Airborne Engineers Association

Philip Dunkley

 

 

Philip Dunkley

 

Phil was born in Coalville, Leicestershire 1939. He was educated at Ivanhoe School in Ashby 1944 to 52 then on to Bagshot, Surrey 1952 to 54.

Coming from a long line of military men it came as no surprise when he told his mother he wanted to join the army. In 1954 he joined the army apprentice school in Harrogate where he made the rank of C.S.M then into man service and on to the Royal Engineers training Regt at Cove in February 1957.

His first overseas posting was to Christmas Island where they were carrying out the atom bomb tests.

On his return to the UK he volunteered for Parachute training and not only passing `P' Company, but set a new record time for the assault course. On completion of parachute training he joined 9th Indep Para Sqn R.E. at Morval Bks in Cove in 1959. During his time in the Sqn he saw service in Kuwait and Bahrain and saw active service in the Radfan Mountains of Oman. He left the Sqn in Haig Lines Crookham in 1969 as S/Sgt. Of the many tales he would tell one comes to mind. He said he never minded going on exercise with 'Lofty' Gallagher as he was such a big man he would take a normal sized shovel replacing the airborne one making digging in a piece of cake when paired off with him. Lofty went on to 22 SAS where he lost his life during the Falkland's conflict. He told me of the time when parachuting when he broke both ankles. He could not move and the heavy drop was coming in next. He managed to shout to Harry Lockwood who carried him off the D.Z. Of the officers that he served under he would say that the best was General Sir Anthony Farrah Hockley (Farrah the Para, as he was known) said of 9 Sqn, "The best small unit in the British Army"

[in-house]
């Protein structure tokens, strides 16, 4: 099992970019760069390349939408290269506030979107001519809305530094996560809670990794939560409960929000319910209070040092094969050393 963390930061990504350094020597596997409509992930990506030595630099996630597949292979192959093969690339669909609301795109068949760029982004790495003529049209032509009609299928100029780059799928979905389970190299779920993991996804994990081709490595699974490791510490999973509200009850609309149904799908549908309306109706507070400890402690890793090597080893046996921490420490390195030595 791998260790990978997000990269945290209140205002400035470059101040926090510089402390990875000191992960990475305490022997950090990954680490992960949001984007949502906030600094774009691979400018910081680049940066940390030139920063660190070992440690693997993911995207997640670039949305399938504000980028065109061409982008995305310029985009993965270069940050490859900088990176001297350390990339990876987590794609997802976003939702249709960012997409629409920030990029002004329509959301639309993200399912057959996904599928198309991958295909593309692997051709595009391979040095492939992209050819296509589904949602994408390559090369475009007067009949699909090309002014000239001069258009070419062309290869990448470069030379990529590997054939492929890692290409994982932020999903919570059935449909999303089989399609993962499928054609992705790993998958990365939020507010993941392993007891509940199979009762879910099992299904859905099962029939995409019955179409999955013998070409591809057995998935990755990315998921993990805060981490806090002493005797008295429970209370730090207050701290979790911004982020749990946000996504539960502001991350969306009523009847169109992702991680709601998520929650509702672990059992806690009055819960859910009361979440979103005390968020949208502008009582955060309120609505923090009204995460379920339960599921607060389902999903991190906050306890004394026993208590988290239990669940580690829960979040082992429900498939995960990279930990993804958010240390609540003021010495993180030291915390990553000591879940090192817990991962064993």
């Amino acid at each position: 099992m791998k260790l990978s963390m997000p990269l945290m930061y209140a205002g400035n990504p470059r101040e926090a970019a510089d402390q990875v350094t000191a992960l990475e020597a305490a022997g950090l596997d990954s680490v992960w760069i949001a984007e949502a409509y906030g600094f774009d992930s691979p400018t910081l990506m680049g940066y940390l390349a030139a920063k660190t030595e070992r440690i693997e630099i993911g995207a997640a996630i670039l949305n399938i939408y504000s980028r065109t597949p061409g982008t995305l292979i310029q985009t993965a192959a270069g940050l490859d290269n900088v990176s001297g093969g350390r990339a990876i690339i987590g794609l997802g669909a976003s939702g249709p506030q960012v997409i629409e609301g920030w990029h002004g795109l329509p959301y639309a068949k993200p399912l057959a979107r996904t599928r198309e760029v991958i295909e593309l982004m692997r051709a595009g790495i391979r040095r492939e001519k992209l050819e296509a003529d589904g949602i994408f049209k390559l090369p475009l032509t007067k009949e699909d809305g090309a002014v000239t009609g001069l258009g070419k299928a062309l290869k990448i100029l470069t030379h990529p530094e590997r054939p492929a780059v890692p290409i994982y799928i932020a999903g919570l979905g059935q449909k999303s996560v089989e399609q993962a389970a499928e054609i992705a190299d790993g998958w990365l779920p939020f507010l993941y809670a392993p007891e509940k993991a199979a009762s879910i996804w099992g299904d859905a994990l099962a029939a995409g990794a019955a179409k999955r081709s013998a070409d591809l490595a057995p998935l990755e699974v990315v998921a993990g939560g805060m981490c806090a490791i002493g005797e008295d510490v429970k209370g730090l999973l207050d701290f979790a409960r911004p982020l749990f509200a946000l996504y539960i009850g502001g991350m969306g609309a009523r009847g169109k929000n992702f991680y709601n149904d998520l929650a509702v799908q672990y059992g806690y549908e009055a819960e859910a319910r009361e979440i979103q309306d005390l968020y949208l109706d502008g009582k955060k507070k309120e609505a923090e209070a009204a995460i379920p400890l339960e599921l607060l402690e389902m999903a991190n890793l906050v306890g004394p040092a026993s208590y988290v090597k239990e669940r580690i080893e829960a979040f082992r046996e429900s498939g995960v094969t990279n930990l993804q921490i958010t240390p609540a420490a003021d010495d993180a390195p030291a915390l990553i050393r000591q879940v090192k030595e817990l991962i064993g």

Phil was commissioned in May 1979 and later went on to complete a commando course at the age of 42 and was awarded the C.D.O. medal.
Phil retired in 1993 with the rank of Lt Col (Q.M). Phil had a no nonsense, realistic and disciplined approach to things with each day having great purpose. He worked hard, played by life's rules and respected those who did the same. He deplored the lowering of standards and erosion of every day structures and values that he saw as the fabric of a strong society; the family; the constitution; work ethic and so on; in the truth a justified intolerance. With great credibility, he epitomised a level of personal standards that we are in danger of losing.

After leaving the army he bought a house in Abergavenny where he loved to roam the countryside with his dog. Until his illness got the better of him he was still using the gym three to four times a week.

He was diagnosed with bone cancer November 2009, which his doctors associate with the atom bomb tests back in 1957.

His loving wife Liz, son Paul, daughter Diana and brother Paul survive Phil.

 

 

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